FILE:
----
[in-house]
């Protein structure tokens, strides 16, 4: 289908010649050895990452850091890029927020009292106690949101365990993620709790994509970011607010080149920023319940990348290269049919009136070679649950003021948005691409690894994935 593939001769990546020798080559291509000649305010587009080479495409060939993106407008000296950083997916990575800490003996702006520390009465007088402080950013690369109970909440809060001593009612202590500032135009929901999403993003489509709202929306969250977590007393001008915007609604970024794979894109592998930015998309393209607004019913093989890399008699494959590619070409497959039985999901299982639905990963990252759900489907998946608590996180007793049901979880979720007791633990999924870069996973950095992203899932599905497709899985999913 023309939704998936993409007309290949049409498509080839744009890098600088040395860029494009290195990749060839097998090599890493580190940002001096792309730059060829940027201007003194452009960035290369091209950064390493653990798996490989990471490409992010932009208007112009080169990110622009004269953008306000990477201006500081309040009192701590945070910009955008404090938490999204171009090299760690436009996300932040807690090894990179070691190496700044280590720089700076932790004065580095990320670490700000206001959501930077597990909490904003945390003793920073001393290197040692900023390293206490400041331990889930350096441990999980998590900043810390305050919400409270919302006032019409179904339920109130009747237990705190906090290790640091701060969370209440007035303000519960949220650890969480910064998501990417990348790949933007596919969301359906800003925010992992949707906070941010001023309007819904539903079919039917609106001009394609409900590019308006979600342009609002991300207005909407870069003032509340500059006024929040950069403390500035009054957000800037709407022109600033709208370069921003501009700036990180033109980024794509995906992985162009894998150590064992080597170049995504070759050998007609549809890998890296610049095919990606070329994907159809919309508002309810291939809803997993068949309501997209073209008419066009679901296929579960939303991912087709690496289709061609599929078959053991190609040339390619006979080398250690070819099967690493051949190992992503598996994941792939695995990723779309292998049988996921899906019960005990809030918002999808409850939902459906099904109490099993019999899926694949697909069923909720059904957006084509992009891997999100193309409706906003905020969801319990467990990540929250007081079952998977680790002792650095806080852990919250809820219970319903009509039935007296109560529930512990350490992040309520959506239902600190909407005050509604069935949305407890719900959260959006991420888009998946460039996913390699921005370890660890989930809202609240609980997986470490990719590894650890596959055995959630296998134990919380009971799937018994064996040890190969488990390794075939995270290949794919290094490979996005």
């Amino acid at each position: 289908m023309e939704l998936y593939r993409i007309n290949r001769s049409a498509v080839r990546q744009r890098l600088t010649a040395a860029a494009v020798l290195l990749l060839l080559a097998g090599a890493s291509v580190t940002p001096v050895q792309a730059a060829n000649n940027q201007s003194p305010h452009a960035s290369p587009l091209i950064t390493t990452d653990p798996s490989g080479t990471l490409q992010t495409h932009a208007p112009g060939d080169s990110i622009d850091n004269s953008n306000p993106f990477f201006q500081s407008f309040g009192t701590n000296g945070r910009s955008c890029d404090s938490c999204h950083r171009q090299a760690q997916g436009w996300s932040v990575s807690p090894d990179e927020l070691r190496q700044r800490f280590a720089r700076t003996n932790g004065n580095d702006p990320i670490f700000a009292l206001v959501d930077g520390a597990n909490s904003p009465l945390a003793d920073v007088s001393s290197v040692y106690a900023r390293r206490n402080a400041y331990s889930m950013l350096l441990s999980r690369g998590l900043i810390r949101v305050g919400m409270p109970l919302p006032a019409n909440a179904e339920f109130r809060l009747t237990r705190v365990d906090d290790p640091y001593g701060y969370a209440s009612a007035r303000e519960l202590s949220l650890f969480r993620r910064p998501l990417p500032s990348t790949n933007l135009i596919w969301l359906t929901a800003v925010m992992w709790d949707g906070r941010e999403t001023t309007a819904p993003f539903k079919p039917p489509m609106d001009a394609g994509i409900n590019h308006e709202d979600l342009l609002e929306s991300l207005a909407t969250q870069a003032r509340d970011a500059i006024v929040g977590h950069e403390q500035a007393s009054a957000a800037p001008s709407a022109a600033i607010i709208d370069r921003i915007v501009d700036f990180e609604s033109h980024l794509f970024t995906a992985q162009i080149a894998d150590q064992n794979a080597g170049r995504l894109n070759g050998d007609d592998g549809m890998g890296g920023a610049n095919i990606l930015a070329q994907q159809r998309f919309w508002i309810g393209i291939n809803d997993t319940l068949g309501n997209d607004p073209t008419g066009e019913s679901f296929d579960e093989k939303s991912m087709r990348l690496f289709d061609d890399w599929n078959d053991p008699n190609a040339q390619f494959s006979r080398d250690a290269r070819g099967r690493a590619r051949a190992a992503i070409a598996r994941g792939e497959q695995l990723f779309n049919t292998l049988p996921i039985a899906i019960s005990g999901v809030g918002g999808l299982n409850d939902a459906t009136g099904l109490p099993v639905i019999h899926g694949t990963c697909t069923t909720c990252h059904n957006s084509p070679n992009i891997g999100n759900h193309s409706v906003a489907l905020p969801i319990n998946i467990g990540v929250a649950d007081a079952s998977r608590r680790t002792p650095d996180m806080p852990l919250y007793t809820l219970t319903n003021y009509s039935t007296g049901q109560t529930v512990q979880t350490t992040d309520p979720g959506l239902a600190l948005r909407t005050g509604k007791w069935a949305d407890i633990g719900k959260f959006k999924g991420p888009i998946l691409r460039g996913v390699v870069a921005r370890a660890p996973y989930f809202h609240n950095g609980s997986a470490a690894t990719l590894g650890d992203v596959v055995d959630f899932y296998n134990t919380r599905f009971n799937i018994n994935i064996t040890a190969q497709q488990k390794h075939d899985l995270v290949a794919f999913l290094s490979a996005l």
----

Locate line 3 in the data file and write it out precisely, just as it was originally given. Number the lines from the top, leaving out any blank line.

């Amino acid at each position: 289908m023309e939704l998936y593939r993409i007309n290949r001769s049409a498509v080839r990546q744009r890098l600088t010649a040395a860029a494009v020798l290195l990749l060839l080559a097998g090599a890493s291509v580190t940002p001096v050895q792309a730059a060829n000649n940027q201007s003194p305010h452009a960035s290369p587009l091209i950064t390493t990452d653990p798996s490989g080479t990471l490409q992010t495409h932009a208007p112009g060939d080169s990110i622009d850091n004269s953008n306000p993106f990477f201006q500081s407008f309040g009192t701590n000296g945070r910009s955008c890029d404090s938490c999204h950083r171009q090299a760690q997916g436009w996300s932040v990575s807690p090894d990179e927020l070691r190496q700044r800490f280590a720089r700076t003996n932790g004065n580095d702006p990320i670490f700000a009292l206001v959501d930077g520390a597990n909490s904003p009465l945390a003793d920073v007088s001393s290197v040692y106690a900023r390293r206490n402080a400041y331990s889930m950013l350096l441990s999980r690369g998590l900043i810390r949101v305050g919400m409270p109970l919302p006032a019409n909440a179904e339920f109130r809060l009747t237990r705190v365990d906090d290790p640091y001593g701060y969370a209440s009612a007035r303000e519960l202590s949220l650890f969480r993620r910064p998501l990417p500032s990348t790949n933007l135009i596919w969301l359906t929901a800003v925010m992992w709790d949707g906070r941010e999403t001023t309007a819904p993003f539903k079919p039917p489509m609106d001009a394609g994509i409900n590019h308006e709202d979600l342009l609002e929306s991300l207005a909407t969250q870069a003032r509340d970011a500059i006024v929040g977590h950069e403390q500035a007393s009054a957000a800037p001008s709407a022109a600033i607010i709208d370069r921003i915007v501009d700036f990180e609604s033109h980024l794509f970024t995906a992985q162009i080149a894998d150590q064992n794979a080597g170049r995504l894109n070759g050998d007609d592998g549809m890998g890296g920023a610049n095919i990606l930015a070329q994907q159809r998309f919309w508002i309810g393209i291939n809803d997993t319940l068949g309501n997209d607004p073209t008419g066009e019913s679901f296929d579960e093989k939303s991912m087709r990348l690496f289709d061609d890399w599929n078959d053991p008699n190609a040339q390619f494959s006979r080398d250690a290269r070819g099967r690493a590619r051949a190992a992503i070409a598996r994941g792939e497959q695995l990723f779309n049919t292998l049988p996921i039985a899906i019960s005990g999901v809030g918002g999808l299982n409850d939902a459906t009136g099904l109490p099993v639905i019999h899926g694949t990963c697909t069923t909720c990252h059904n957006s084509p070679n992009i891997g999100n759900h193309s409706v906003a489907l905020p969801i319990n998946i467990g990540v929250a649950d007081a079952s998977r608590r680790t002792p650095d996180m806080p852990l919250y007793t809820l219970t319903n003021y009509s039935t007296g049901q109560t529930v512990q979880t350490t992040d309520p979720g959506l239902a600190l948005r909407t005050g509604k007791w069935a949305d407890i633990g719900k959260f959006k999924g991420p888009i998946l691409r460039g996913v390699v870069a921005r370890a660890p996973y989930f809202h609240n950095g609980s997986a470490a690894t990719l590894g650890d992203v596959v055995d959630f899932y296998n134990t919380r599905f009971n799937i018994n994935i064996t040890a190969q497709q488990k390794h075939d899985l995270v290949a794919f999913l290094s490979a996005l």